Just like I mentioned in my last blog, everyone is online right now: you, your patients, your potential patients. If you send out an email blast, it will probably hit File 13 faster than you can say, “Six feet, please!”

Research shows that local search is going nuts right now. Rankings are all over the place. Traffic is poor. No one knows up from down, especially when it comes to spending money (at the dentist or otherwise).

What can you do besides continue to search for your next Netflix binge? You can write. You can still influence, inform, or uplift patients and potential patients in your community.

Here are three things to consider:

  1. Social media is where people live right now.
  2. Later, life in your office will resume. This unprecedented, strange period of distancing will end. You will still be a dentist once our new norm emerges.
  3. Your opinion matters. How you feel about dentistry is important, to more than just you. Your community needs to know what’s in your head, so share it.
In light of these truths, I suggest you do two things:
  1. Share inspirational posts on social media – both to your personal and business pages.
  2. Write blogs and articles now, to use later when you’re busy caring for patients.
I want to focus on #2 right now.
Write Blogs – Write Articles

What’s the difference?

Blogs and articles are similar. They can both be informational articles, optimized for search. However, they’re applied differently.
Articles can be posted on:
  • third-party sites, like local newspaper and magazine websites
  • social media sites, particularly LinkedIn, but also on Facebook
  • paid media ad buys, as advertorials in print or online
Blogs can be posted on:
  • your site (and shared on your social media pages)
  • a colleague’s or local business’ website, as a guest post
  • your e-newsletter or print newsletter (recycled as an article)

Keep in mind that if you write for a print publication, you’ll be limited by space. Articles and blogs published online can be as long or short as you like. For best SEO practice, an article or blog should be at least 550 words, with 1200 words being more preferred for most topics and keywords.

What should you write about? 

I could give you a list of ideas to get you started, but the best way to determine what you should write is to consider your passions. What about dentistry most excites you?

  • the people – patients, experts, your staff
  • the technology
  • the procedures
  • the expert opinions
  • controversial topics
  • the clinical details
  • healthy lifestyles
  • the science behind anything
Perhaps it’s all of the above, but your passion probably stems from only one or two of these broad topics.
Choose one.
Next, make a list of the subtopics within your main topic. These will be specific areas of interest to focus on when brainstorming blog or article titles.
Next, brainstorm titles.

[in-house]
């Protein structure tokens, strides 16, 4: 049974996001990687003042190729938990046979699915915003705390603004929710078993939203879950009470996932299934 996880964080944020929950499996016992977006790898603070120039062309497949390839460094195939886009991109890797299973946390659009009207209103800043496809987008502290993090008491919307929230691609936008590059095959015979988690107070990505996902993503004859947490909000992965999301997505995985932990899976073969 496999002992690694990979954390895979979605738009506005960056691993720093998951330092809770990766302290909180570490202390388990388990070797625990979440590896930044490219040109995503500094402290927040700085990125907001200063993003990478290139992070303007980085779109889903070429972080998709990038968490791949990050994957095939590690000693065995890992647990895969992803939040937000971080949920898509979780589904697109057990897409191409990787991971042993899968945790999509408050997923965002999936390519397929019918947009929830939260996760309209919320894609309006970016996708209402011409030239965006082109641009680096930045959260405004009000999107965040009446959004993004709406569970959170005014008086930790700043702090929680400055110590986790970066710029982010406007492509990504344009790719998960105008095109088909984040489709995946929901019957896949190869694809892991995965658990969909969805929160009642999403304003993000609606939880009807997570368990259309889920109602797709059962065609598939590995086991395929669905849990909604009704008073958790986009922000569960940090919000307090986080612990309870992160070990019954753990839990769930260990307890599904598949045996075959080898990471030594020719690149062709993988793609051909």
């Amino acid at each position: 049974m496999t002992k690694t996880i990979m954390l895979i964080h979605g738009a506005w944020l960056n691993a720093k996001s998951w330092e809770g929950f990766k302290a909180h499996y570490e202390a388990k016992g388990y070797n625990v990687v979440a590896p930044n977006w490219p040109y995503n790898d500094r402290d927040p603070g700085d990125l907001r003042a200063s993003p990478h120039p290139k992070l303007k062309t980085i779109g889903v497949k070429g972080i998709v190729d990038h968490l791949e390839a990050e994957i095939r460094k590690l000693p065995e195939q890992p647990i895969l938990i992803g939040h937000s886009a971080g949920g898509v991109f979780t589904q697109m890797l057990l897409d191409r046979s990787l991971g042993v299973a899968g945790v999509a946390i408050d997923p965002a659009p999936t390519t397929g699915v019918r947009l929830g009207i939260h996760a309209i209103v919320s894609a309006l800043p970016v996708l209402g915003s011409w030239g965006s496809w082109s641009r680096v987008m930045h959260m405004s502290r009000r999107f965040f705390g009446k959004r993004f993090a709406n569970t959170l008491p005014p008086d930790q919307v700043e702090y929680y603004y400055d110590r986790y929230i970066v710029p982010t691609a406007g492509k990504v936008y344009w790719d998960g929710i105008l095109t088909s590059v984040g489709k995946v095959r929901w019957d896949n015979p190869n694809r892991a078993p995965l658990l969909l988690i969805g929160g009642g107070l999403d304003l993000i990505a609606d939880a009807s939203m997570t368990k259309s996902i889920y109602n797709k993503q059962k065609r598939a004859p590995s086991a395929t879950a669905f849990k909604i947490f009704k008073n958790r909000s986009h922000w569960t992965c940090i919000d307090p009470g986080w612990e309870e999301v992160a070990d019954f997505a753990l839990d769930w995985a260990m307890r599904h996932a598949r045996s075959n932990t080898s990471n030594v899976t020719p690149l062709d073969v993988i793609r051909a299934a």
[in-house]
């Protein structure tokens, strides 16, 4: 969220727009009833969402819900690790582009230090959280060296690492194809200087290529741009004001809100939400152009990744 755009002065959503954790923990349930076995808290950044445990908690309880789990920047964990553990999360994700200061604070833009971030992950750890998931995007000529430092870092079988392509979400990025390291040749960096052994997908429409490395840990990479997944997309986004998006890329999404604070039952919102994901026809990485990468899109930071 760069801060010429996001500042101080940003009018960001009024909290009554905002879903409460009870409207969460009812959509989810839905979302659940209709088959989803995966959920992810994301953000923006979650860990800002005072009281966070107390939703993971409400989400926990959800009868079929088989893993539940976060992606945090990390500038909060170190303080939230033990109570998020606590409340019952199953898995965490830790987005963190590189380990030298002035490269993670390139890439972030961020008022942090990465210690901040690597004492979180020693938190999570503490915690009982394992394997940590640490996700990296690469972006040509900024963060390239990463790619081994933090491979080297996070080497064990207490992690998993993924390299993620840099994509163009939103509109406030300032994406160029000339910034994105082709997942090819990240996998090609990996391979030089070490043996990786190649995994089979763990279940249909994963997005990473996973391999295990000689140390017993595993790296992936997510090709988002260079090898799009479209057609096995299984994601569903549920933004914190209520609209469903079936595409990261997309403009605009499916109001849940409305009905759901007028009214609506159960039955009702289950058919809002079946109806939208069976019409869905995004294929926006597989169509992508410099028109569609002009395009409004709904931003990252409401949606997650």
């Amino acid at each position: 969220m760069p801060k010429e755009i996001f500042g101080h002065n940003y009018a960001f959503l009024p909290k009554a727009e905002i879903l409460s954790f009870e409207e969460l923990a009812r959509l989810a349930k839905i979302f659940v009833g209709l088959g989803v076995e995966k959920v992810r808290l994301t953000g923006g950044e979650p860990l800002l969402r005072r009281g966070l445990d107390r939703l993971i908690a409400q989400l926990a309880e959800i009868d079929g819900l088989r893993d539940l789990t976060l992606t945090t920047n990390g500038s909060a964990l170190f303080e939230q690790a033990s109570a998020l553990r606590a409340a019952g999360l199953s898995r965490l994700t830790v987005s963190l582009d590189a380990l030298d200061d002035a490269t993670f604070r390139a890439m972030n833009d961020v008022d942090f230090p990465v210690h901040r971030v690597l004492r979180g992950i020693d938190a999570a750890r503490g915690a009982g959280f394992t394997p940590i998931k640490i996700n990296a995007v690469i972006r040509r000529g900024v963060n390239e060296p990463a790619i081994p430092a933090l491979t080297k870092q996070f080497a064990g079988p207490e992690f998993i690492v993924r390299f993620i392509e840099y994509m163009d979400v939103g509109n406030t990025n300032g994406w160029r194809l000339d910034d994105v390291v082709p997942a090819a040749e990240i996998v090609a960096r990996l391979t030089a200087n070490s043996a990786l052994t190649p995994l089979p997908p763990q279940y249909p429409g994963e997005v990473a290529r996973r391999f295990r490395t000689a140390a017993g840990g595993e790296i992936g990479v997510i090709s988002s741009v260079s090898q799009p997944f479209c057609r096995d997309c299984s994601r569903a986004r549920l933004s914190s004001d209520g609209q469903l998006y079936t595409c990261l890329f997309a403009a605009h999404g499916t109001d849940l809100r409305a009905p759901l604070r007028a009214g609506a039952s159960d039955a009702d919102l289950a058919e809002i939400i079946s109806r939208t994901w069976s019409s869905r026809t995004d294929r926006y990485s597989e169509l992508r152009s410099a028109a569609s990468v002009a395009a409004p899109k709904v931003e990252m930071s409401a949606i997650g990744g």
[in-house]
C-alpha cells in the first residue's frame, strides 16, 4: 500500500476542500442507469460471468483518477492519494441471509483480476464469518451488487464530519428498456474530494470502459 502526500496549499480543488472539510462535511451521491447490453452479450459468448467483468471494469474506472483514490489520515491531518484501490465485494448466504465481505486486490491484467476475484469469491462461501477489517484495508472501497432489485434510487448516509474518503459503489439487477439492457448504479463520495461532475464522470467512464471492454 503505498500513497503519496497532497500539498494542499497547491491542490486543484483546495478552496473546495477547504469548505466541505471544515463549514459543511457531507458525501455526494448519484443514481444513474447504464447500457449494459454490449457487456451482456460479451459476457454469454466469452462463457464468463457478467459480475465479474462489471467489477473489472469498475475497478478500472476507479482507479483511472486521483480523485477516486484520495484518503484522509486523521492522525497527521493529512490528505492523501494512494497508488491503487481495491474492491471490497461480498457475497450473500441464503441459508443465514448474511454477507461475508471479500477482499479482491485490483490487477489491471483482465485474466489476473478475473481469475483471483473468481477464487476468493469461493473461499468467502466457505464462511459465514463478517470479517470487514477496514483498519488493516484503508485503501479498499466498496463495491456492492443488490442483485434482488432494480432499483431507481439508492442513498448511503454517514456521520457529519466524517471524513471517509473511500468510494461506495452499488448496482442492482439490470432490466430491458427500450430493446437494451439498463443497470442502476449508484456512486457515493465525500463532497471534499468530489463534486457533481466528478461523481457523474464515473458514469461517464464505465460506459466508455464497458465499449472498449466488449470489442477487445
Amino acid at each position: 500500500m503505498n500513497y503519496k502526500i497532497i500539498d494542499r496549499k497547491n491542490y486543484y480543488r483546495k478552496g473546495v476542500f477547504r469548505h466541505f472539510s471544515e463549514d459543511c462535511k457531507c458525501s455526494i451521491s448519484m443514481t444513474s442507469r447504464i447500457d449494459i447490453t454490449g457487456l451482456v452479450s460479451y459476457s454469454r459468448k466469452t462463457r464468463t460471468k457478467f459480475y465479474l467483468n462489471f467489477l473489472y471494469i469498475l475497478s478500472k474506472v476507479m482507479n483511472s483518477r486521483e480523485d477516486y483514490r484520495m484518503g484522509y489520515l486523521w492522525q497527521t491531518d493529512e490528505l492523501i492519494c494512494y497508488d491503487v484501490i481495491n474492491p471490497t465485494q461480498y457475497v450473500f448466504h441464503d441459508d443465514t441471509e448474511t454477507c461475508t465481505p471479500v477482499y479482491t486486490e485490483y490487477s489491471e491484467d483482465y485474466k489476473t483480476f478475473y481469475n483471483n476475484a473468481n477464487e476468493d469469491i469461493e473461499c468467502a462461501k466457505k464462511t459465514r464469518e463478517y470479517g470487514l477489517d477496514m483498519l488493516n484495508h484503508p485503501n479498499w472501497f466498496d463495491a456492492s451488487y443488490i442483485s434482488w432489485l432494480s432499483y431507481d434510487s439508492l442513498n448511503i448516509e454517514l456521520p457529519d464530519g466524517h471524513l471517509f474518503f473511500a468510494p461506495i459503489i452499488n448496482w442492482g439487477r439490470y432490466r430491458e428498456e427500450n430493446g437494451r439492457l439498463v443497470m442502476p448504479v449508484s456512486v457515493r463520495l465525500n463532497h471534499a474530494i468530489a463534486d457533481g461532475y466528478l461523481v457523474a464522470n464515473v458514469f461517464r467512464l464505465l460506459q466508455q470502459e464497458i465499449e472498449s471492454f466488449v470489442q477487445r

Throw keywords and SEO out the window. Ditch punctuation and structure, if it’s not your thing. Just write what’s in your mind, and probably your heart. A professional dental copywriter, which I have on hand at Identiwrite, can optimize your content, add links, write meta descriptions, select images, edit, revise, and publish on your behalf.

Getting YOUR UNIQUE IDEAS on paper (or a digital file) will immensely help your marketing team!

As a dental writer, the most challenging aspect of my work is pulling ideas, opinions, and examples or stories from a dentist. These are the things that contribute to personalizing a blog or article — an entire marketing strategy. They’re the fuel necessary for uniqueness. These things set you apart.

Whether you’re a great writer and want to publish what you write immediately or you need the help of a professional dental writer, I can’t urge you strongly enough to take a little time right now, while your office is closed, to focus on writing.

Getting Started

If a topic or title isn’t enough to get you started, take a page from the creative writing teacher’s handbook.

Compose a:

  • Letter to your mother about a case you really enjoyed.
  • Letter to a patient, explaining the philosophies and facts behind your proposed treatment plan.
  • Letter to an old, long-passed professor, mentor, or teacher explaining how a new technology has revolutionized an aspect of care.
  • A how-to brochure about avoiding tooth decay or keeping teeth white and healthy. A how-to article on any topic.
  • An emergency guide to dental injuries for athletes. A guide to anything.
  • A quiz on how to decide whether to get implants, veneers, or Invisalign. A quiz of any kind.
You see, you don’t have to sit down and start outlining a college essay. Instead, write what you know, in a format that you find interesting. If you do this, you’ll get more ideas out, and your dental writer or marketing team will learn things about you they may not have known — things that will ultimately customize your marketing.

Getting Help

You’re home. I’m home. Call me.
I’ll be happy to answer your questions about writing, help you brainstorm, or discuss a content marketing plan for your office, to start now or when the office re-opens.
I’m Shauna Duty, a dental copywriter with nearly two decades of experience. I’m also a small business owner. Identiwrite Creative is my boutique dental marketing firm, and we serve patients across the globe. Give me a call at 940-395-5115, or email [email protected].

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